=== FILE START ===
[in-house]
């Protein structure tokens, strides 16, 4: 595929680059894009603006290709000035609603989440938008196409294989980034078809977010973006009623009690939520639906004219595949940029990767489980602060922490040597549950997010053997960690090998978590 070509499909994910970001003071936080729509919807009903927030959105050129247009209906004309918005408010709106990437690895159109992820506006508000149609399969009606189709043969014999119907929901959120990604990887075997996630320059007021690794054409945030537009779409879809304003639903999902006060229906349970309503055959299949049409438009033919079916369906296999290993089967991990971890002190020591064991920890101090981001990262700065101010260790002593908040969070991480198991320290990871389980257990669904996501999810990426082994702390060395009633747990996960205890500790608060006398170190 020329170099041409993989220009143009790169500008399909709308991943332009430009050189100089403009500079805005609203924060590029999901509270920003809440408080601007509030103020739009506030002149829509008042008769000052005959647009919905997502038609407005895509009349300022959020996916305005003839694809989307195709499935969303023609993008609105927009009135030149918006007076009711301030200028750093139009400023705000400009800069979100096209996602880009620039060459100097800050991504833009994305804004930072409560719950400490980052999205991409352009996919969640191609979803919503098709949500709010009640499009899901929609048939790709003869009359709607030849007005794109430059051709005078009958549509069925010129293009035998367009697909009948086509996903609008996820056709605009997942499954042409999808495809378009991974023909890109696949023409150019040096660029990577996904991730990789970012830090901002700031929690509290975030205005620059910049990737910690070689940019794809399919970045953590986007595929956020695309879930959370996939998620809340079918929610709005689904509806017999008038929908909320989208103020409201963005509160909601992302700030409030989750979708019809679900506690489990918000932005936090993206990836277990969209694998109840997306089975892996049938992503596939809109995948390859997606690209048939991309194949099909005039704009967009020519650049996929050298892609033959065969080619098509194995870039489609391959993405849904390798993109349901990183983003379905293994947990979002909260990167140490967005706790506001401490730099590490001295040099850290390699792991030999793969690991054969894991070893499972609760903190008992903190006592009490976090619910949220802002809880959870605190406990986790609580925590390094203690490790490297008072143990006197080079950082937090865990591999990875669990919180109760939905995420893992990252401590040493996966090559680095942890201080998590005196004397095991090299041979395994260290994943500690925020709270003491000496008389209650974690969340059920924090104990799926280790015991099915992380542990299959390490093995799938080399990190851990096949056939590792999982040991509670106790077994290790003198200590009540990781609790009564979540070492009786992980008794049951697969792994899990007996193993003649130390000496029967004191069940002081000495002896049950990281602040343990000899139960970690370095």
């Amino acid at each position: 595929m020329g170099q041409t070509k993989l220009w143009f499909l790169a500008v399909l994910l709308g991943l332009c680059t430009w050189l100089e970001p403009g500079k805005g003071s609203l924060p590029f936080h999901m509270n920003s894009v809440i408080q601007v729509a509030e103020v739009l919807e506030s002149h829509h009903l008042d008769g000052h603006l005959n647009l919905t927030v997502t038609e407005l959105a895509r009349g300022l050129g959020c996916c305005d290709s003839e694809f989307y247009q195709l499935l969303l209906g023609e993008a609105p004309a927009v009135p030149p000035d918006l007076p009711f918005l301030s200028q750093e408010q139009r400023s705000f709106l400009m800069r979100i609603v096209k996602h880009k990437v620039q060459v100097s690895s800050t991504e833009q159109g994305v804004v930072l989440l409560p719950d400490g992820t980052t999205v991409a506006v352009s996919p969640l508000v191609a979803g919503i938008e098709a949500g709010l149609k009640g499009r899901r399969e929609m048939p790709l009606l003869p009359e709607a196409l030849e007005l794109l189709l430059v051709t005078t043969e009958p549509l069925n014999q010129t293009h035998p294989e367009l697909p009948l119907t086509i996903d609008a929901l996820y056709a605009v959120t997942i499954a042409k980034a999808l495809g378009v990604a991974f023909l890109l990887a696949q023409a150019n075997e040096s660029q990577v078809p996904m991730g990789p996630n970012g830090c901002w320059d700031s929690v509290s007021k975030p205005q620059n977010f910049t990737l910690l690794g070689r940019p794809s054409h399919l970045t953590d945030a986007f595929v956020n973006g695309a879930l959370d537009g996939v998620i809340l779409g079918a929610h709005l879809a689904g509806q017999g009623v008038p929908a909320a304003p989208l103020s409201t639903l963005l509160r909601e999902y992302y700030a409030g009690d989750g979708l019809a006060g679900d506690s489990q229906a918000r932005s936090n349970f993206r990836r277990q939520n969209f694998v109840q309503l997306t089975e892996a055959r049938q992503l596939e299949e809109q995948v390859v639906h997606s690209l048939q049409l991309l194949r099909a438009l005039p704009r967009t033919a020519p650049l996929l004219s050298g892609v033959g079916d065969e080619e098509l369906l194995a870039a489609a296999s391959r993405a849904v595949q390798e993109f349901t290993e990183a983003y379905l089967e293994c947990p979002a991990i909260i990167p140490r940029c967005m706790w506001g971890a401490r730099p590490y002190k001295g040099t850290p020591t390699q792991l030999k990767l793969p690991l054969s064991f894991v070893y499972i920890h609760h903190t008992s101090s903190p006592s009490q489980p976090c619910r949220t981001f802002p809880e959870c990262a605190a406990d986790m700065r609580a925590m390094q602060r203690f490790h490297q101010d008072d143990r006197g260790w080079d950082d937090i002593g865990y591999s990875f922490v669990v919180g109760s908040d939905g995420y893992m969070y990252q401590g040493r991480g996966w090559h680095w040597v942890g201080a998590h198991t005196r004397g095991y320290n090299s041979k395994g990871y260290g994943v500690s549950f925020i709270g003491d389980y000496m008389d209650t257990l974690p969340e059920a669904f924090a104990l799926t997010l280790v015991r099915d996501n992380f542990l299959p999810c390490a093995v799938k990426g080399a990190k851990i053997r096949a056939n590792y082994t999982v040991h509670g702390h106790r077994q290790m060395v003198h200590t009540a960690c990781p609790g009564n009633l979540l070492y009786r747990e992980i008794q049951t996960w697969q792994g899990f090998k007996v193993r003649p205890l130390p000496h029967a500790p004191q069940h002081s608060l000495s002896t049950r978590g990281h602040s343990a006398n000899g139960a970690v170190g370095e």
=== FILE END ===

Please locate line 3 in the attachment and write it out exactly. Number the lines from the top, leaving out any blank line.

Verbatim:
């Amino acid at each position: 595929m020329g170099q041409t070509k993989l220009w143009f499909l790169a500008v399909l994910l709308g991943l332009c680059t430009w050189l100089e970001p403009g500079k805005g003071s609203l924060p590029f936080h999901m509270n920003s894009v809440i408080q601007v729509a509030e103020v739009l919807e506030s002149h829509h009903l008042d008769g000052h603006l005959n647009l919905t927030v997502t038609e407005l959105a895509r009349g300022l050129g959020c996916c305005d290709s003839e694809f989307y247009q195709l499935l969303l209906g023609e993008a609105p004309a927009v009135p030149p000035d918006l007076p009711f918005l301030s200028q750093e408010q139009r400023s705000f709106l400009m800069r979100i609603v096209k996602h880009k990437v620039q060459v100097s690895s800050t991504e833009q159109g994305v804004v930072l989440l409560p719950d400490g992820t980052t999205v991409a506006v352009s996919p969640l508000v191609a979803g919503i938008e098709a949500g709010l149609k009640g499009r899901r399969e929609m048939p790709l009606l003869p009359e709607a196409l030849e007005l794109l189709l430059v051709t005078t043969e009958p549509l069925n014999q010129t293009h035998p294989e367009l697909p009948l119907t086509i996903d609008a929901l996820y056709a605009v959120t997942i499954a042409k980034a999808l495809g378009v990604a991974f023909l890109l990887a696949q023409a150019n075997e040096s660029q990577v078809p996904m991730g990789p996630n970012g830090c901002w320059d700031s929690v509290s007021k975030p205005q620059n977010f910049t990737l910690l690794g070689r940019p794809s054409h399919l970045t953590d945030a986007f595929v956020n973006g695309a879930l959370d537009g996939v998620i809340l779409g079918a929610h709005l879809a689904g509806q017999g009623v008038p929908a909320a304003p989208l103020s409201t639903l963005l509160r909601e999902y992302y700030a409030g009690d989750g979708l019809a006060g679900d506690s489990q229906a918000r932005s936090n349970f993206r990836r277990q939520n969209f694998v109840q309503l997306t089975e892996a055959r049938q992503l596939e299949e809109q995948v390859v639906h997606s690209l048939q049409l991309l194949r099909a438009l005039p704009r967009t033919a020519p650049l996929l004219s050298g892609v033959g079916d065969e080619e098509l369906l194995a870039a489609a296999s391959r993405a849904v595949q390798e993109f349901t290993e990183a983003y379905l089967e293994c947990p979002a991990i909260i990167p140490r940029c967005m706790w506001g971890a401490r730099p590490y002190k001295g040099t850290p020591t390699q792991l030999k990767l793969p690991l054969s064991f894991v070893y499972i920890h609760h903190t008992s101090s903190p006592s009490q489980p976090c619910r949220t981001f802002p809880e959870c990262a605190a406990d986790m700065r609580a925590m390094q602060r203690f490790h490297q101010d008072d143990r006197g260790w080079d950082d937090i002593g865990y591999s990875f922490v669990v919180g109760s908040d939905g995420y893992m969070y990252q401590g040493r991480g996966w090559h680095w040597v942890g201080a998590h198991t005196r004397g095991y320290n090299s041979k395994g990871y260290g994943v500690s549950f925020i709270g003491d389980y000496m008389d209650t257990l974690p969340e059920a669904f924090a104990l799926t997010l280790v015991r099915d996501n992380f542990l299959p999810c390490a093995v799938k990426g080399a990190k851990i053997r096949a056939n590792y082994t999982v040991h509670g702390h106790r077994q290790m060395v003198h200590t009540a960690c990781p609790g009564n009633l979540l070492y009786r747990e992980i008794q049951t996960w697969q792994g899990f090998k007996v193993r003649p205890l130390p000496h029967a500790p004191q069940h002081s608060l000495s002896t049950r978590g990281h602040s343990a006398n000899g139960a970690v170190g370095e």